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Optimized micropropagation protocol to establish high-yielding true-to-type plantations of elite genotypes of Tinospora cordifolia for consistent production of therapeutic compounds©

Srivastava, V., Chaturvedi, R.
Acta horticulturae 2018 no.1212 pp. 259-260
Tinospora cordifolia, alkaloids, altitude, benzyladenine, callus culture, cell culture, constipation, dengue, diabetes, explants, genotype, glycosides, high performance liquid chromatography, immunomodulators, jaundice, leaves, leprosy, malaria, mass spectrometry, medicinal plants, micropropagation, naphthaleneacetic acid, neoplasms, plant tissues, plantations, roots, secondary metabolites, shrubs, skin diseases, space and time, steroids, terpenoids, therapeutics, thin layer chromatography, threatened species, tissue culture, tuberculosis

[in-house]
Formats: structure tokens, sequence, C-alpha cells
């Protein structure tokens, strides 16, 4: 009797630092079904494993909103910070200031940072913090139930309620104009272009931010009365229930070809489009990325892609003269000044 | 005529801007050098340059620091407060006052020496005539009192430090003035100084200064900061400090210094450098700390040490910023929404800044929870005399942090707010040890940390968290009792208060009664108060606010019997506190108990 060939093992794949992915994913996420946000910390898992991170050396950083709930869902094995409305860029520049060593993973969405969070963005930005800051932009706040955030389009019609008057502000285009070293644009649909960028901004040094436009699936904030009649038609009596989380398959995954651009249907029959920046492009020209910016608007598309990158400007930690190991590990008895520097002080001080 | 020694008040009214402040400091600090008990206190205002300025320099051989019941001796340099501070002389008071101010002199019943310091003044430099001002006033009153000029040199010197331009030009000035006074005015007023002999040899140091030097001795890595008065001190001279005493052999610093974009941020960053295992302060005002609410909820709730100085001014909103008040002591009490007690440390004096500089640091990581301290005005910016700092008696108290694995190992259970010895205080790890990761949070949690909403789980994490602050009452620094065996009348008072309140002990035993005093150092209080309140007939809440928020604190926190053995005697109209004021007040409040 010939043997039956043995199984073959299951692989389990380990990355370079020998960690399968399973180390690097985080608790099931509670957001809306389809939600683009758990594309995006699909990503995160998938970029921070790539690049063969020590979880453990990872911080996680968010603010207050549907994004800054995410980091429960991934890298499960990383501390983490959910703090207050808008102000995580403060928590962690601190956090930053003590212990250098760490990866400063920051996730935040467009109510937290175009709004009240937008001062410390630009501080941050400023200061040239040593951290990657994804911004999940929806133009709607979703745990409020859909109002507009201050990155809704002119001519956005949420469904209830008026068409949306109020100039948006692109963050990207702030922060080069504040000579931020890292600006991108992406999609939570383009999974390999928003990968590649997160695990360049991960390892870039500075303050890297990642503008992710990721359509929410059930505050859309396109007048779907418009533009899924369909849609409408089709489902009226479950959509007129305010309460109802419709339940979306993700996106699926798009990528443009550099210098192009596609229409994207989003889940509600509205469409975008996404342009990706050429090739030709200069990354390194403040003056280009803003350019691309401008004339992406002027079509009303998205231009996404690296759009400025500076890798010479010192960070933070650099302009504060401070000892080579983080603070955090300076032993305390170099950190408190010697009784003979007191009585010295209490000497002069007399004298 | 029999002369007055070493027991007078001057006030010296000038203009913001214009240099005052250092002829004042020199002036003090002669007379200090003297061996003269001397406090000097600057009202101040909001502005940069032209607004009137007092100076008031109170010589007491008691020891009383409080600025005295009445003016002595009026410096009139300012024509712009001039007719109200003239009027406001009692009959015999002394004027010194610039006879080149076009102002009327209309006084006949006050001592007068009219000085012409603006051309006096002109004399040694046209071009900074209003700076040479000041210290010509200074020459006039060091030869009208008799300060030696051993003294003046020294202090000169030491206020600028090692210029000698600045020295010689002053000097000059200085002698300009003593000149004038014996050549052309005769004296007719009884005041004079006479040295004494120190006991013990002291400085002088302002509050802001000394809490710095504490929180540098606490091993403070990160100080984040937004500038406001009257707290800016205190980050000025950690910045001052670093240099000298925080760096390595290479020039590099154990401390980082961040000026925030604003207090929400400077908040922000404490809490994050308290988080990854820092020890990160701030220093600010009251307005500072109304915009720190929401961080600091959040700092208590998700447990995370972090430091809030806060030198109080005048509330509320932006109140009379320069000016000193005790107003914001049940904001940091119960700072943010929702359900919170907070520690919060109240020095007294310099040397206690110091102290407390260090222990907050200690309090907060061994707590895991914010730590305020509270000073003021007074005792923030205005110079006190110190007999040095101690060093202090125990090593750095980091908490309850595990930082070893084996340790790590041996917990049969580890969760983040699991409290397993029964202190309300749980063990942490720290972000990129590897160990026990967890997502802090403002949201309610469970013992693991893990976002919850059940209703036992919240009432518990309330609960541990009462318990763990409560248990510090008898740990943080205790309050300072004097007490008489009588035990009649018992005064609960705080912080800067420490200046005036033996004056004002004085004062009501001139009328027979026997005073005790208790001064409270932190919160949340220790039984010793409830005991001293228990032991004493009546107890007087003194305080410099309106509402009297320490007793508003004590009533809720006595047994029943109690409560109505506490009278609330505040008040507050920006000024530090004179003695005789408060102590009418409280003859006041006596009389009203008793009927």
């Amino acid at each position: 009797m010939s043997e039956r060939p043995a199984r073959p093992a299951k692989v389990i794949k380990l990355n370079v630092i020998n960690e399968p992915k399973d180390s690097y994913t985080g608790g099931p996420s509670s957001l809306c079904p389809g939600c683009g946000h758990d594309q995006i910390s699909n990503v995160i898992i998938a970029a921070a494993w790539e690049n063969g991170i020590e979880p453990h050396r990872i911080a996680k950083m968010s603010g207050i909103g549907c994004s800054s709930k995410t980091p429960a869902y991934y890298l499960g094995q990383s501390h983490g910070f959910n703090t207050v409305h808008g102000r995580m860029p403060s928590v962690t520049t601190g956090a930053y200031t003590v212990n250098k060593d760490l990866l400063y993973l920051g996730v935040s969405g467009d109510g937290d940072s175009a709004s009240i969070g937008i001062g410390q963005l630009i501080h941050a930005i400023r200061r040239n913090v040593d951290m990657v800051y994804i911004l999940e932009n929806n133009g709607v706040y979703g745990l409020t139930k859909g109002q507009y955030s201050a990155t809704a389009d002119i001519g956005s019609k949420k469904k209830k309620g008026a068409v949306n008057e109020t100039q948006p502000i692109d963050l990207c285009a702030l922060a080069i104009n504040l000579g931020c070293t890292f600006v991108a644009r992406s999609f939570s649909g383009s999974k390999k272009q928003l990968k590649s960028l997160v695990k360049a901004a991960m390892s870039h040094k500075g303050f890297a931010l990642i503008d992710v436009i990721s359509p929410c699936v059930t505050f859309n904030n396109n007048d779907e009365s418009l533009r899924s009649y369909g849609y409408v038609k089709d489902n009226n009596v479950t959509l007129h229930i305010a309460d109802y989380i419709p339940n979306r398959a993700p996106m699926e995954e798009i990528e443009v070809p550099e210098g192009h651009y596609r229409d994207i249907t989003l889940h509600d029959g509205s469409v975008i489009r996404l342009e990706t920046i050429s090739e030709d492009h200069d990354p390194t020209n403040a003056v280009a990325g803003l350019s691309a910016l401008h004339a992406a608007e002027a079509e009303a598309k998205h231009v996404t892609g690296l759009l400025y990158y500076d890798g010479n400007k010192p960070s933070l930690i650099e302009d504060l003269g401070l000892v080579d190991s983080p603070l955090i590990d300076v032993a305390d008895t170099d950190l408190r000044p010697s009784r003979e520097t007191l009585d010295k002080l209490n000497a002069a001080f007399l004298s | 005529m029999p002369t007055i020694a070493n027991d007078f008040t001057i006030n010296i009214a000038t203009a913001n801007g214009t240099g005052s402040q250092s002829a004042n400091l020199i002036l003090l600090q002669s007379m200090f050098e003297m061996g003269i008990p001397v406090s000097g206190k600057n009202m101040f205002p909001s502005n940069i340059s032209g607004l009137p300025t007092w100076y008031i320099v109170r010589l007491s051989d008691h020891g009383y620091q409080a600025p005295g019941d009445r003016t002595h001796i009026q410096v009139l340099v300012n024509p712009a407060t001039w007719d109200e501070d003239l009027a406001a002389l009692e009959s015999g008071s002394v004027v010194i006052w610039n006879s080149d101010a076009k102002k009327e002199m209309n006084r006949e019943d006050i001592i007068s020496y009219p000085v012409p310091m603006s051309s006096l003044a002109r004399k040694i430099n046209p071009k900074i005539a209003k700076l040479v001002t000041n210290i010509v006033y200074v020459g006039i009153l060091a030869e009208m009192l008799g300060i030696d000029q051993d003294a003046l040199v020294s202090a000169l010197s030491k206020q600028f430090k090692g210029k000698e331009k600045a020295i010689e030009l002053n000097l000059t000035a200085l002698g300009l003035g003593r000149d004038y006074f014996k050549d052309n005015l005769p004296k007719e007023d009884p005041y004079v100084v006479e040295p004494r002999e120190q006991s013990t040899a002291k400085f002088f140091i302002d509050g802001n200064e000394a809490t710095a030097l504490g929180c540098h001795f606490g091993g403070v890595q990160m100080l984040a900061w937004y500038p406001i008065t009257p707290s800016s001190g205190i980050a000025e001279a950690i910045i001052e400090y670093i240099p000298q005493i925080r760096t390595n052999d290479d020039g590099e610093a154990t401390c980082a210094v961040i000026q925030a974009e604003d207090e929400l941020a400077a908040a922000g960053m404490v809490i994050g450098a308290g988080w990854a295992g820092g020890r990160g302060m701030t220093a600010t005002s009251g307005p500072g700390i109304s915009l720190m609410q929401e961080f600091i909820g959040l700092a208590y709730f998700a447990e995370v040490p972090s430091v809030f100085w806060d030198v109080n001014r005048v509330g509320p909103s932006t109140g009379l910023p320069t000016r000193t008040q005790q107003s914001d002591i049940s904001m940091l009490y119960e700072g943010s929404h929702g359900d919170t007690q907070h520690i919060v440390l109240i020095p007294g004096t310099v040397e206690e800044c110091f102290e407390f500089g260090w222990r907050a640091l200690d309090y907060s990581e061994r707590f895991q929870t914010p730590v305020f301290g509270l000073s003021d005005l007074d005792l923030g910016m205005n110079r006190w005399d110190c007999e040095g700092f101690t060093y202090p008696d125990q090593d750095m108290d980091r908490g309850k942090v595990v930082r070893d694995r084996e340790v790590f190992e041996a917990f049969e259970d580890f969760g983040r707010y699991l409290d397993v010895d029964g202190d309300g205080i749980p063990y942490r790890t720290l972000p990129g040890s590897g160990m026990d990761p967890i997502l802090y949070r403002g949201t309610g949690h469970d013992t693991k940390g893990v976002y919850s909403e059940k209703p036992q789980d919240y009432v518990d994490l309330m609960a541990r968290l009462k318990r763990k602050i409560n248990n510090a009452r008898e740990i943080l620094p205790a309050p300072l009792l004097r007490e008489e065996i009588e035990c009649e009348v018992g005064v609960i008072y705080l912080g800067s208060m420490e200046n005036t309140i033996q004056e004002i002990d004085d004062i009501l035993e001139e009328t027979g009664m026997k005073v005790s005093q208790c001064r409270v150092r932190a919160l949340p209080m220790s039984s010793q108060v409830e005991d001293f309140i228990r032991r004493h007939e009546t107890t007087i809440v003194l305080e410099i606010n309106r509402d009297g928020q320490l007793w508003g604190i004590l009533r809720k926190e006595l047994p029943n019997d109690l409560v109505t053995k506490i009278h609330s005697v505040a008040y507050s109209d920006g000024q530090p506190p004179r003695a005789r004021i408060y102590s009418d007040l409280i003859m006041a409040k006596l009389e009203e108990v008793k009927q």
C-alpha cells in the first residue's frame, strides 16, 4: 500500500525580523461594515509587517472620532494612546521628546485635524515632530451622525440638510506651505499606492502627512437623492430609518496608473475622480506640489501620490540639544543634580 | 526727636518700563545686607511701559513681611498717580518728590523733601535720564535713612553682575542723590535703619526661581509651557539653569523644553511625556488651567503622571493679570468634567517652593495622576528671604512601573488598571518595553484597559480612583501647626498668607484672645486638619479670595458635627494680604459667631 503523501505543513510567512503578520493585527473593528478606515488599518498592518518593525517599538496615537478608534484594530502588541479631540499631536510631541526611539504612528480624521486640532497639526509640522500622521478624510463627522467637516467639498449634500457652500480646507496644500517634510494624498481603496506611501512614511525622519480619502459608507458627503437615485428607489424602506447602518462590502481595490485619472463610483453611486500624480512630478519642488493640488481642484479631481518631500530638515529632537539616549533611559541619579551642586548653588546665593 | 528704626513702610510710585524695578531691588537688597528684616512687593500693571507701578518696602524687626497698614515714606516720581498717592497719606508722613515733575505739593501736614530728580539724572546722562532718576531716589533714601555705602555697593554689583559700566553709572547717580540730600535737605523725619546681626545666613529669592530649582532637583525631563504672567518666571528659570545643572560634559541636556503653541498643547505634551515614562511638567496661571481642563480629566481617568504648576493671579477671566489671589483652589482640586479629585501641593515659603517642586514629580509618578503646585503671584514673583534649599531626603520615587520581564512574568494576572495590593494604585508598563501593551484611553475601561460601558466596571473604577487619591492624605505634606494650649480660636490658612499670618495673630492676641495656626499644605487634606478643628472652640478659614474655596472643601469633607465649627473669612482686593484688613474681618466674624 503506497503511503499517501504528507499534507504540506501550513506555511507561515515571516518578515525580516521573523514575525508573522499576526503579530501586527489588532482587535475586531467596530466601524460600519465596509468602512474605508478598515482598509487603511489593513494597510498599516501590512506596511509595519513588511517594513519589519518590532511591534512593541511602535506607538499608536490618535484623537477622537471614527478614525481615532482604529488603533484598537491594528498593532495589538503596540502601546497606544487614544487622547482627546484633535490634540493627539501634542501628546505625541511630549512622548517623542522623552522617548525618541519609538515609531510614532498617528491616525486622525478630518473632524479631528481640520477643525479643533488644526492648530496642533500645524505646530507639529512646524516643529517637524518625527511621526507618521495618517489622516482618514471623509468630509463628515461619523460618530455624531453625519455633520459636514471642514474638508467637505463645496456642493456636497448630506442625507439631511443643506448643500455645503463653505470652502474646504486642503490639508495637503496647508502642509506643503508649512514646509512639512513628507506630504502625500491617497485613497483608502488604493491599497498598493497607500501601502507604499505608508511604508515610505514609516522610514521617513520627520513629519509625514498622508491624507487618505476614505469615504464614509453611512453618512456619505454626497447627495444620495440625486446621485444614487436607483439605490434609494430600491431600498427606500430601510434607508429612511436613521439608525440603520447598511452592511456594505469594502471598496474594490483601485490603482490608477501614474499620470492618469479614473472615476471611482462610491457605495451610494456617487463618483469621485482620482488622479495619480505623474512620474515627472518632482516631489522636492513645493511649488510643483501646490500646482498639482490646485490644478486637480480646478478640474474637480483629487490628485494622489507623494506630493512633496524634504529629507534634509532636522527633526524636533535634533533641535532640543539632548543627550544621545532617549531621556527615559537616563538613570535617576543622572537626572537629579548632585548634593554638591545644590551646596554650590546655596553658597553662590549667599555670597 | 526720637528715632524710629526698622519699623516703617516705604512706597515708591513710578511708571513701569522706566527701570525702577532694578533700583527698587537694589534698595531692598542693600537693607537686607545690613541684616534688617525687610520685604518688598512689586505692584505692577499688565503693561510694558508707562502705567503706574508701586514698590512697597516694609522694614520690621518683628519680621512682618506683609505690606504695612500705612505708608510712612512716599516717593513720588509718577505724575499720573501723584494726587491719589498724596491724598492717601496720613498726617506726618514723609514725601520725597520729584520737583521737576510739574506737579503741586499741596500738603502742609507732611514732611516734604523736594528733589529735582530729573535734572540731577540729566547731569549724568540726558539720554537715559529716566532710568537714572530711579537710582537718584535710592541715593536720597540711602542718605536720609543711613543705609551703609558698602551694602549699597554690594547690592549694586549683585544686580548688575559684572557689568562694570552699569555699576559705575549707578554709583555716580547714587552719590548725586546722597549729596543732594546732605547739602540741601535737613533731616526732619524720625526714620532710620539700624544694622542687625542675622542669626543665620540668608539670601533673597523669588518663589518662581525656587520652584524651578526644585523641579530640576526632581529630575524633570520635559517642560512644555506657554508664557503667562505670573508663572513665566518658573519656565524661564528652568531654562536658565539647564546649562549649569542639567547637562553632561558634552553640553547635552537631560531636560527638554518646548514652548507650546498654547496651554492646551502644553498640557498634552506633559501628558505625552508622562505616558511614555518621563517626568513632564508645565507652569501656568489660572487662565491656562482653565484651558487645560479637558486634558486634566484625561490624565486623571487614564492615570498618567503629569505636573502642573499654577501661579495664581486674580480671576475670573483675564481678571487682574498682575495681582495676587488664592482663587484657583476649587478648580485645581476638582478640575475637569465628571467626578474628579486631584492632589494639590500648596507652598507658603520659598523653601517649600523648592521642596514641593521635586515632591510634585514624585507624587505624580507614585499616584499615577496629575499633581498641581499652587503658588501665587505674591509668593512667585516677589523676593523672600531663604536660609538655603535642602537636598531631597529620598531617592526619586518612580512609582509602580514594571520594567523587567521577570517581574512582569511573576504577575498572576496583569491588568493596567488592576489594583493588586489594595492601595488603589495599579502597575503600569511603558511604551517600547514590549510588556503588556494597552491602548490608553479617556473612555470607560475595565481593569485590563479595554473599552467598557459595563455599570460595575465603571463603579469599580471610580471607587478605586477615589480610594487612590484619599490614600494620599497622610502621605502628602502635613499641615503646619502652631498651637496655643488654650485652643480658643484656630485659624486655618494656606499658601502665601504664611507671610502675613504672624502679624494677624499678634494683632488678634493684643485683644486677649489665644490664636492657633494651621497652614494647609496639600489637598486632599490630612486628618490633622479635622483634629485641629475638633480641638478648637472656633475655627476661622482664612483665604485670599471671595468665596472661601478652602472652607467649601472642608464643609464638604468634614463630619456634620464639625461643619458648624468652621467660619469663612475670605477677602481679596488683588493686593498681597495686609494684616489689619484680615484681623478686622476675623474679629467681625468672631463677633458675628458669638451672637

Tinospora cordifolia (family: Menispermaceae) is an ancient medicinal plant and is commonly known as amrita, giloy, and guduchi. This woody liana is a large, deciduous, climbing shrub with heart-shaped, membranous, cordate leaves. The ayurvedic charisma of the plant is by virtue of its succulent stem and aerial roots. It is widely distributed in the Asian and African subcontinents and grows to an altitude of 300 m. The plant is characterized by being a therapeutic amalgamation of secondary metabolites including alkaloids, terpenoids, glycosides, steroids, and other classes of secondary products. Therefore, it is known as a natural immune-modulator against jaundice, skin diseases, constipation, tuberculosis, leprosy, cancer, malaria, dengue, and diabetes. Tremendous usage of this plant has made it a threatened species and a need for its conservation is focused on plant tissue culture technology, allowing micropropagation of the plant throughout the year and providing elementary material for pharmaceutical research. The current investigation presents a successful method for large-scale clonal propagation of the plant using nodal segment explants taken from field-grown parent plants and initiated on MS medium (Murashige and Skoog, 1962) supplemented with 6-benzylaminopurine (BAP). An average of 8-fold shoot multiplication of T. cordifolia was obtained within 5 to 6 weeks of culture for those explants exhibiting multiple shoot proliferation. The in vitro leaves from established elite clonal lines were utilized to generate high-yielding callus cultures of T. cordifolia for enhanced production of protoberberine alkaloids. In vitro callus cultures were obtained on MS medium supplemented with 6-benzylaminopurine (BAP) and 1-naphthaleneacetic acid (NAA) at varied concentrations. The identification and purification of alkaloids was performed via thin layer chromatography, high performance liquid chromatography, and mass spectrometry from in vitro-raised cell cultures of T. cordifolia. Therefore, present research highlights the suitable strategies for conserving the parental characters of the plant and superior production of medicinally important alkaloids, devoid of any seasonal and regional variations, in minimal space and time.